Following numerous injuries resulting from dockless scooter crashes, doctors at Dell Seton Medical Center recommended that scooter riders wear a helmet as well as protective knee- and elbow pads.

In April, Austin City Council authorized a dockless mobility operator's license, allowing for electric scooter companies such as Bird and Lime to operate in the city legally.

The following month, the city adopted emergency administrative rules governing dockless mobility technology, including scooters and bikes, through Sept. 10. This emergency was declared in the name of public safety.

Today, there are at least 1,021 dockless scooters and 1,100 dockless bicycles licensed to operate in a specific downtown zone roughly bordered by MoPac, Oltorf Street, Chicon Street and Martin Luther King Boulevard. Additional licenses have been granted in areas outside of this zone.

In the last couple of weeks, patients have arrived at Dell Seton Medical Center "pretty much on a daily basis" with a variety of injuries sustained on scooters, Dell Seton's ER Medical Director Christopher Ziebell said at a press conference on Friday.

Most of those patients have sustained minor injuries, such as broken bones, scrapes, bruises and sprains that prompt a visit to the ER but do not require hospitalization, Ziebell said.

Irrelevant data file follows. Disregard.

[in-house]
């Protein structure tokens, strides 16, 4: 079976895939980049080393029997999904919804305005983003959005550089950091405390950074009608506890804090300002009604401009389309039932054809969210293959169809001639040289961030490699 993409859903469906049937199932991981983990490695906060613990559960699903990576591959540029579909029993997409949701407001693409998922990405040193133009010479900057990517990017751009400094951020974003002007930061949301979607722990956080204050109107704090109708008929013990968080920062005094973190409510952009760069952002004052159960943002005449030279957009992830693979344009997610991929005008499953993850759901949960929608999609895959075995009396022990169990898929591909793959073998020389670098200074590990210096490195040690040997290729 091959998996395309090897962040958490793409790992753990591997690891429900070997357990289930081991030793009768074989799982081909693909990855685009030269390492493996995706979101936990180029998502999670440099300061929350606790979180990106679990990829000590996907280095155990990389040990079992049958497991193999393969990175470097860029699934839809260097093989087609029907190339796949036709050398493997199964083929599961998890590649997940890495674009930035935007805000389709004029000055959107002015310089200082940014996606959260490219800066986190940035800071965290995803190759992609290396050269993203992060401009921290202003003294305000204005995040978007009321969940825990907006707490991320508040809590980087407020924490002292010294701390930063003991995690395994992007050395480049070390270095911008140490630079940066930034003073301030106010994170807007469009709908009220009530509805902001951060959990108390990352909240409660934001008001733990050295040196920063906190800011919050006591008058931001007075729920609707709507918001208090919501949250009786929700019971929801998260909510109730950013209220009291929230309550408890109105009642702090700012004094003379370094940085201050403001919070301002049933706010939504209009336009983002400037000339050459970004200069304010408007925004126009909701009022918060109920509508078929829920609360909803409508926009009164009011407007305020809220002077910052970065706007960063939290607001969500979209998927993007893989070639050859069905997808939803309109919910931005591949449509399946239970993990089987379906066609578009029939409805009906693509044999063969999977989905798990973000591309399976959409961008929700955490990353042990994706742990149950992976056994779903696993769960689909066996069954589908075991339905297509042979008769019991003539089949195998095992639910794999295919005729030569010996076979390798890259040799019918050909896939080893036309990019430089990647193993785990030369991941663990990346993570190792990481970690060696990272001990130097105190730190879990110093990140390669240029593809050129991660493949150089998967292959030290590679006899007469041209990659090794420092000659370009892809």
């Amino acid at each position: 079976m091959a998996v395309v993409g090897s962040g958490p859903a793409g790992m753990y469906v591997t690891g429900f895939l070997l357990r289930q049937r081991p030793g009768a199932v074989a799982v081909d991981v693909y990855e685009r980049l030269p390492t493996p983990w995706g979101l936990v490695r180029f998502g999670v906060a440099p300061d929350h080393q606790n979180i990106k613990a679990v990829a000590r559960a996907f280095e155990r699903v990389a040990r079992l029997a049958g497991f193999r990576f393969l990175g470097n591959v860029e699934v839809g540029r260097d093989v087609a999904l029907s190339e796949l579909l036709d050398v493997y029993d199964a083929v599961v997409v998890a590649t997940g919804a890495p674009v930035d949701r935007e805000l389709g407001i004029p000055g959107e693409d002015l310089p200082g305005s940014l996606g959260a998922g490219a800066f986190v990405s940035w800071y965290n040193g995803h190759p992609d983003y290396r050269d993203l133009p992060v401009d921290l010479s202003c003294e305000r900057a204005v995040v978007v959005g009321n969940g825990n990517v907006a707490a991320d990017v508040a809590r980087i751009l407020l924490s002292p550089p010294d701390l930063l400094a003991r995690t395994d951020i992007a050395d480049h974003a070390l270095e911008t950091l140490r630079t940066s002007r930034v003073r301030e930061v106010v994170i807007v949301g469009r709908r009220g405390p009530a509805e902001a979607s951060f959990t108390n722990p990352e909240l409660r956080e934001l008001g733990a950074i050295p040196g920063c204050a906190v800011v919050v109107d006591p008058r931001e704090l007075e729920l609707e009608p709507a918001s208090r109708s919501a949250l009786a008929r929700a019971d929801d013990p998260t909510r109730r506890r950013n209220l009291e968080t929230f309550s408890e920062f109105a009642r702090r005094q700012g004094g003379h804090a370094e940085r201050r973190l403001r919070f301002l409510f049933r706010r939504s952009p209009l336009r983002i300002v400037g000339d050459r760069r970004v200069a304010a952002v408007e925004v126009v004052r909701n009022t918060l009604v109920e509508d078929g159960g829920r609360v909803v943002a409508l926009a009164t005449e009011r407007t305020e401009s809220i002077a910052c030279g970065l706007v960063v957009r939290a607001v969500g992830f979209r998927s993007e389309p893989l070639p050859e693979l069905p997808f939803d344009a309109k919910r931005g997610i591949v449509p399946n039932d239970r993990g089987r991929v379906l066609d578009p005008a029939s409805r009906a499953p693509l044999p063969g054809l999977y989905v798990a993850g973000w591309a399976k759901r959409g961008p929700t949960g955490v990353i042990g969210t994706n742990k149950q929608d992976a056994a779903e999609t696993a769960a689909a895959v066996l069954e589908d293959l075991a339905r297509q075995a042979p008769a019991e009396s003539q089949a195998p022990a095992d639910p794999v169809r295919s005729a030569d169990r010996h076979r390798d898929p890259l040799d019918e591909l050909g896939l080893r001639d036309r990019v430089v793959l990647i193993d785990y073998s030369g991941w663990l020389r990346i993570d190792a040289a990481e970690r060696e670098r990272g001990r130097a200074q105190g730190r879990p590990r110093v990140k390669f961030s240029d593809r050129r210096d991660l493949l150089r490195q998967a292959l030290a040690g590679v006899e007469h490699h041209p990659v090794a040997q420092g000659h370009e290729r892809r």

However, at least five patients have been hospitalized, three with severe head trauma, caused by scooter crashes, according to Robert Buchanan, chief of neurosurgery at Dell Seton Medical Center.

"The possibility of life-changing, or life-ending, injuries are tremendous," Buchanan said at the press conference, due to the force of the scooter, which can reach speeds of 15 miles per hour.

Buchanan said the scooters may also pose a risk to others caught in the scooter rider's path, whether on sidewalks, in the bike lane or on the road.

He encouraged riders and Austin residents to complete the city's Dockless Mobility Community Survey, which is open through Aug. 31, to help improve the administrative rules in place.

"People just really need to recognize that these are motor vehicles, and they need to be treated with that kind of respect," Ziebell said.